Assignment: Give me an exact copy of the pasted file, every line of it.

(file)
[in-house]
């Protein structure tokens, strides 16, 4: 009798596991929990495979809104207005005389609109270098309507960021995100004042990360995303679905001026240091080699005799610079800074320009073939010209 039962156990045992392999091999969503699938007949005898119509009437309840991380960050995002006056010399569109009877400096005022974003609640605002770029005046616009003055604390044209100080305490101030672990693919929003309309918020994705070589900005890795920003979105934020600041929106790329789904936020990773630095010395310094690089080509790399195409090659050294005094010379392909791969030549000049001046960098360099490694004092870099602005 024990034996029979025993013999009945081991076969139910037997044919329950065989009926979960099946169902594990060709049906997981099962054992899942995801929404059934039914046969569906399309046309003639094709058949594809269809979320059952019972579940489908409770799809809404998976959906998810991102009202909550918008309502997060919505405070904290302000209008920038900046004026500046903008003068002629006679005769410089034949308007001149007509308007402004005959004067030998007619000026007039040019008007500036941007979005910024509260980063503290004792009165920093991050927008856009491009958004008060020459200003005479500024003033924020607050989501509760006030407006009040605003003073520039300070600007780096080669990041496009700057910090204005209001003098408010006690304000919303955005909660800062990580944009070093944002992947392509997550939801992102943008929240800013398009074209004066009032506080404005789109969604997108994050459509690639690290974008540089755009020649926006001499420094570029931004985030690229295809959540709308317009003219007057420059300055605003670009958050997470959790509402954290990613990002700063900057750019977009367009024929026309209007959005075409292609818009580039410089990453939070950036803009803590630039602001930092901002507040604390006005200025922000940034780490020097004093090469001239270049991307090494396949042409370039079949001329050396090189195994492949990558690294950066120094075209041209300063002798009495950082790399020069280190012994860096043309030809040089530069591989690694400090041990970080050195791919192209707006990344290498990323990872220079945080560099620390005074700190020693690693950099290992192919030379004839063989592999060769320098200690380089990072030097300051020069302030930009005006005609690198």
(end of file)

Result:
[in-house]
């Protein structure tokens, strides 16, 4: 009798596991929990495979809104207005005389609109270098309507960021995100004042990360995303679905001026240091080699005799610079800074320009073939010209 039962156990045992392999091999969503699938007949005898119509009437309840991380960050995002006056010399569109009877400096005022974003609640605002770029005046616009003055604390044209100080305490101030672990693919929003309309918020994705070589900005890795920003979105934020600041929106790329789904936020990773630095010395310094690089080509790399195409090659050294005094010379392909791969030549000049001046960098360099490694004092870099602005 024990034996029979025993013999009945081991076969139910037997044919329950065989009926979960099946169902594990060709049906997981099962054992899942995801929404059934039914046969569906399309046309003639094709058949594809269809979320059952019972579940489908409770799809809404998976959906998810991102009202909550918008309502997060919505405070904290302000209008920038900046004026500046903008003068002629006679005769410089034949308007001149007509308007402004005959004067030998007619000026007039040019008007500036941007979005910024509260980063503290004792009165920093991050927008856009491009958004008060020459200003005479500024003033924020607050989501509760006030407006009040605003003073520039300070600007780096080669990041496009700057910090204005209001003098408010006690304000919303955005909660800062990580944009070093944002992947392509997550939801992102943008929240800013398009074209004066009032506080404005789109969604997108994050459509690639690290974008540089755009020649926006001499420094570029931004985030690229295809959540709308317009003219007057420059300055605003670009958050997470959790509402954290990613990002700063900057750019977009367009024929026309209007959005075409292609818009580039410089990453939070950036803009803590630039602001930092901002507040604390006005200025922000940034780490020097004093090469001239270049991307090494396949042409370039079949001329050396090189195994492949990558690294950066120094075209041209300063002798009495950082790399020069280190012994860096043309030809040089530069591989690694400090041990970080050195791919192209707006990344290498990323990872220079945080560099620390005074700190020693690693950099290992192919030379004839063989592999060769320098200690380089990072030097300051020069302030930009005006005609690198």